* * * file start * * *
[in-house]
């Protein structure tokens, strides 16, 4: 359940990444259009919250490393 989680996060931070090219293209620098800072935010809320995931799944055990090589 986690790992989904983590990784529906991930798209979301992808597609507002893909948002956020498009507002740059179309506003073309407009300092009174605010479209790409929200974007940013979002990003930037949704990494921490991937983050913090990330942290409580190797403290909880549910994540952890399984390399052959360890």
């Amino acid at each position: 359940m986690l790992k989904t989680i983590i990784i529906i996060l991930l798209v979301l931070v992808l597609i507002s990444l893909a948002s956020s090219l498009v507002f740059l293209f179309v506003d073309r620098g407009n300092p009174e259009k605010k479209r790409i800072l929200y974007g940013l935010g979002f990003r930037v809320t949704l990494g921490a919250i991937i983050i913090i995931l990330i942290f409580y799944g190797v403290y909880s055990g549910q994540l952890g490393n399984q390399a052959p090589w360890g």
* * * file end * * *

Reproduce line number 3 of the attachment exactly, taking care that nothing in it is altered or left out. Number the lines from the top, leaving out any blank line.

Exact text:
């Amino acid at each position: 359940m986690l790992k989904t989680i983590i990784i529906i996060l991930l798209v979301l931070v992808l597609i507002s990444l893909a948002s956020s090219l498009v507002f740059l293209f179309v506003d073309r620098g407009n300092p009174e259009k605010k479209r790409i800072l929200y974007g940013l935010g979002f990003r930037v809320t949704l990494g921490a919250i991937i983050i913090i995931l990330i942290f409580y799944g190797v403290y909880s055990g549910q994540l952890g490393n399984q390399a052959p090589w360890g």